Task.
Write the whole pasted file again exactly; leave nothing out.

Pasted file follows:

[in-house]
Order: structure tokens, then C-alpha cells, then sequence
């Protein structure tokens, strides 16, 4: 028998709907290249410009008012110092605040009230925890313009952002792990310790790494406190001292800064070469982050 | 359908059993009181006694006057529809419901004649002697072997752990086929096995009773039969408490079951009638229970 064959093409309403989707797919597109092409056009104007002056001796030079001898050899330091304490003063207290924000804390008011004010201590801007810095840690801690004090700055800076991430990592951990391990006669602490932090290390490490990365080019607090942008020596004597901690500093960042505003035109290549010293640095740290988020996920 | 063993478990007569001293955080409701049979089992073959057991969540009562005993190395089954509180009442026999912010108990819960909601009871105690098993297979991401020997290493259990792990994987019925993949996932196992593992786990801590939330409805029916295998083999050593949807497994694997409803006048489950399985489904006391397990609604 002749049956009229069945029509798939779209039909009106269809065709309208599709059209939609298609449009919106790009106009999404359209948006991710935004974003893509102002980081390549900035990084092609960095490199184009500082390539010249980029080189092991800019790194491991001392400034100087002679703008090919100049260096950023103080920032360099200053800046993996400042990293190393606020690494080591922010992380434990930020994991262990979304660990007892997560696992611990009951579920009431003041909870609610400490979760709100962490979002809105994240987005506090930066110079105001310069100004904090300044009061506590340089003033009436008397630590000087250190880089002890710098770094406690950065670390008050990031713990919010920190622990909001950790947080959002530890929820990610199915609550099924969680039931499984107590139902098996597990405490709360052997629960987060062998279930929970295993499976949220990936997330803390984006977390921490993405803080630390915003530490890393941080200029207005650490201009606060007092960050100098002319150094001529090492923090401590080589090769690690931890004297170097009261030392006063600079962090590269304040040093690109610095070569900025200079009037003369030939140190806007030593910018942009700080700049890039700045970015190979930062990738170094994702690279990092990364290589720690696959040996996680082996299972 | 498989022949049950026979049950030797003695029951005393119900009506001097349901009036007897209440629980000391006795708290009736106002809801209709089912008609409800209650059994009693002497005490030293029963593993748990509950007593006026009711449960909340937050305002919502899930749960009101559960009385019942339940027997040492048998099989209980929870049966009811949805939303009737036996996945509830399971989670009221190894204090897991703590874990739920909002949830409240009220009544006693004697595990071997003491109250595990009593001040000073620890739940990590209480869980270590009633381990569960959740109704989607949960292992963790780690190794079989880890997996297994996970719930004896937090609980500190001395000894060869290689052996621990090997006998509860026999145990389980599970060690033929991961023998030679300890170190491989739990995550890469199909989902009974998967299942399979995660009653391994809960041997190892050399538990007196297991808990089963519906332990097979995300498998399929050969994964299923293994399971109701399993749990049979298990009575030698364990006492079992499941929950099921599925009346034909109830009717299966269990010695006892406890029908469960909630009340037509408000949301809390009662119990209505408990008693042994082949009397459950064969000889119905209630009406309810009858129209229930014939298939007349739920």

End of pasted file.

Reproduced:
[in-house]
Order: structure tokens, then C-alpha cells, then sequence
């Protein structure tokens, strides 16, 4: 028998709907290249410009008012110092605040009230925890313009952002792990310790790494406190001292800064070469982050 | 359908059993009181006694006057529809419901004649002697072997752990086929096995009773039969408490079951009638229970 064959093409309403989707797919597109092409056009104007002056001796030079001898050899330091304490003063207290924000804390008011004010201590801007810095840690801690004090700055800076991430990592951990391990006669602490932090290390490490990365080019607090942008020596004597901690500093960042505003035109290549010293640095740290988020996920 | 063993478990007569001293955080409701049979089992073959057991969540009562005993190395089954509180009442026999912010108990819960909601009871105690098993297979991401020997290493259990792990994987019925993949996932196992593992786990801590939330409805029916295998083999050593949807497994694997409803006048489950399985489904006391397990609604 002749049956009229069945029509798939779209039909009106269809065709309208599709059209939609298609449009919106790009106009999404359209948006991710935004974003893509102002980081390549900035990084092609960095490199184009500082390539010249980029080189092991800019790194491991001392400034100087002679703008090919100049260096950023103080920032360099200053800046993996400042990293190393606020690494080591922010992380434990930020994991262990979304660990007892997560696992611990009951579920009431003041909870609610400490979760709100962490979002809105994240987005506090930066110079105001310069100004904090300044009061506590340089003033009436008397630590000087250190880089002890710098770094406690950065670390008050990031713990919010920190622990909001950790947080959002530890929820990610199915609550099924969680039931499984107590139902098996597990405490709360052997629960987060062998279930929970295993499976949220990936997330803390984006977390921490993405803080630390915003530490890393941080200029207005650490201009606060007092960050100098002319150094001529090492923090401590080589090769690690931890004297170097009261030392006063600079962090590269304040040093690109610095070569900025200079009037003369030939140190806007030593910018942009700080700049890039700045970015190979930062990738170094994702690279990092990364290589720690696959040996996680082996299972 | 498989022949049950026979049950030797003695029951005393119900009506001097349901009036007897209440629980000391006795708290009736106002809801209709089912008609409800209650059994009693002497005490030293029963593993748990509950007593006026009711449960909340937050305002919502899930749960009101559960009385019942339940027997040492048998099989209980929870049966009811949805939303009737036996996945509830399971989670009221190894204090897991703590874990739920909002949830409240009220009544006693004697595990071997003491109250595990009593001040000073620890739940990590209480869980270590009633381990569960959740109704989607949960292992963790780690190794079989880890997996297994996970719930004896937090609980500190001395000894060869290689052996621990090997006998509860026999145990389980599970060690033929991961023998030679300890170190491989739990995550890469199909989902009974998967299942399979995660009653391994809960041997190892050399538990007196297991808990089963519906332990097979995300498998399929050969994964299923293994399971109701399993749990049979298990009575030698364990006492079992499941929950099921599925009346034909109830009717299966269990010695006892406890029908469960909630009340037509408000949301809390009662119990209505408990008693042994082949009397459950064969000889119905209630009406309810009858129209229930014939298939007349739920």